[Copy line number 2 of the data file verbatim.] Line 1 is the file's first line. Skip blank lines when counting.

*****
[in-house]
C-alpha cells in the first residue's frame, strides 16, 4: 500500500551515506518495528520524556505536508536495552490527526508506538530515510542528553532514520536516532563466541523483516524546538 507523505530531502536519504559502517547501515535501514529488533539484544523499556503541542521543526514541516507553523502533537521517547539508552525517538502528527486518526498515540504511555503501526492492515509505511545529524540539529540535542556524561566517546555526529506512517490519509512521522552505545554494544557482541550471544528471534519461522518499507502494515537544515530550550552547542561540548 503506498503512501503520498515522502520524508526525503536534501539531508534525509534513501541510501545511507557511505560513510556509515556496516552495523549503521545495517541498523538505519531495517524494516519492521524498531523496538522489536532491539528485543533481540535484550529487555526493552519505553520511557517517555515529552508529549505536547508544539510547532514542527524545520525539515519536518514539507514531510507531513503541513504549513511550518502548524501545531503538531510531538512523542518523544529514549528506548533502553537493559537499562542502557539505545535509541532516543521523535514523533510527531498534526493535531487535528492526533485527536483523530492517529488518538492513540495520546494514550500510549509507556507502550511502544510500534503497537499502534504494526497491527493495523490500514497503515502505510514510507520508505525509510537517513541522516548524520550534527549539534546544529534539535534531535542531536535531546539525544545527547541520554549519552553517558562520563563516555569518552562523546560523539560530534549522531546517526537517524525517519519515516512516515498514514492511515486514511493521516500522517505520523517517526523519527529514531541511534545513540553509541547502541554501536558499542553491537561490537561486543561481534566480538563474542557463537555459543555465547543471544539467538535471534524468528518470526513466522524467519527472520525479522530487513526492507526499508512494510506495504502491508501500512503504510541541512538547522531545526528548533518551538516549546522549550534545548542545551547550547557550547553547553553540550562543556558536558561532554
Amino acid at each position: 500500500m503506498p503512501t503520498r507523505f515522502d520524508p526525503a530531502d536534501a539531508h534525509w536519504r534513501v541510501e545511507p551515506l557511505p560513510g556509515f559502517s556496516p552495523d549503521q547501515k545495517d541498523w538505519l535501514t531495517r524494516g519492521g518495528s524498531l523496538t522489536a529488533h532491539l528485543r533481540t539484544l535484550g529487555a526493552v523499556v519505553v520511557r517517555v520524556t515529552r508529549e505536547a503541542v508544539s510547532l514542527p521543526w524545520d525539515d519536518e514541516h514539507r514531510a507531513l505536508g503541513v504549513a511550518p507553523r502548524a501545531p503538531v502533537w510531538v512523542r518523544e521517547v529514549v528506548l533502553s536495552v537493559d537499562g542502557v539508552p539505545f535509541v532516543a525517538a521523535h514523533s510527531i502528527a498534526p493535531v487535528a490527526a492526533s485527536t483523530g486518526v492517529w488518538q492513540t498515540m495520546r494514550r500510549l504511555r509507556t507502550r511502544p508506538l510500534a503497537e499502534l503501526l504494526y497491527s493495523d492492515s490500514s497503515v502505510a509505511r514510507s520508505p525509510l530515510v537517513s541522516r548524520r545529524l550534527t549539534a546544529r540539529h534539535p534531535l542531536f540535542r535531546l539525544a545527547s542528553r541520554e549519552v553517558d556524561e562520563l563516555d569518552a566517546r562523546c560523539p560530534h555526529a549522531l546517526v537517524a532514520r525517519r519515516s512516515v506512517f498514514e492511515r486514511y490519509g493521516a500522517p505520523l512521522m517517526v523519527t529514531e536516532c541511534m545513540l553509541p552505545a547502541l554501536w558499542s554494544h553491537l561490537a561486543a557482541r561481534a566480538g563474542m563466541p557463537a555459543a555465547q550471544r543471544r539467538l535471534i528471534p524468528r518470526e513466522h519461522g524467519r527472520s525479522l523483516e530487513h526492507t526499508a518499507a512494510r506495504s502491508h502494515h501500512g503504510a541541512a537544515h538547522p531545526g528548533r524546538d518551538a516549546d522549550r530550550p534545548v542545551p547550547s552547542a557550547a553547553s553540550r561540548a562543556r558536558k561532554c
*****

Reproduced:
C-alpha cells in the first residue's frame, strides 16, 4: 500500500551515506518495528520524556505536508536495552490527526508506538530515510542528553532514520536516532563466541523483516524546538 507523505530531502536519504559502517547501515535501514529488533539484544523499556503541542521543526514541516507553523502533537521517547539508552525517538502528527486518526498515540504511555503501526492492515509505511545529524540539529540535542556524561566517546555526529506512517490519509512521522552505545554494544557482541550471544528471534519461522518499507502494515537544515530550550552547542561540548 503506498503512501503520498515522502520524508526525503536534501539531508534525509534513501541510501545511507557511505560513510556509515556496516552495523549503521545495517541498523538505519531495517524494516519492521524498531523496538522489536532491539528485543533481540535484550529487555526493552519505553520511557517517555515529552508529549505536547508544539510547532514542527524545520525539515519536518514539507514531510507531513503541513504549513511550518502548524501545531503538531510531538512523542518523544529514549528506548533502553537493559537499562542502557539505545535509541532516543521523535514523533510527531498534526493535531487535528492526533485527536483523530492517529488518538492513540495520546494514550500510549509507556507502550511502544510500534503497537499502534504494526497491527493495523490500514497503515502505510514510507520508505525509510537517513541522516548524520550534527549539534546544529534539535534531535542531536535531546539525544545527547541520554549519552553517558562520563563516555569518552562523546560523539560530534549522531546517526537517524525517519519515516512516515498514514492511515486514511493521516500522517505520523517517526523519527529514531541511534545513540553509541547502541554501536558499542553491537561490537561486543561481534566480538563474542557463537555459543555465547543471544539467538535471534524468528518470526513466522524467519527472520525479522530487513526492507526499508512494510506495504502491508501500512503504510541541512538547522531545526528548533518551538516549546522549550534545548542545551547550547557550547553547553553540550562543556558536558561532554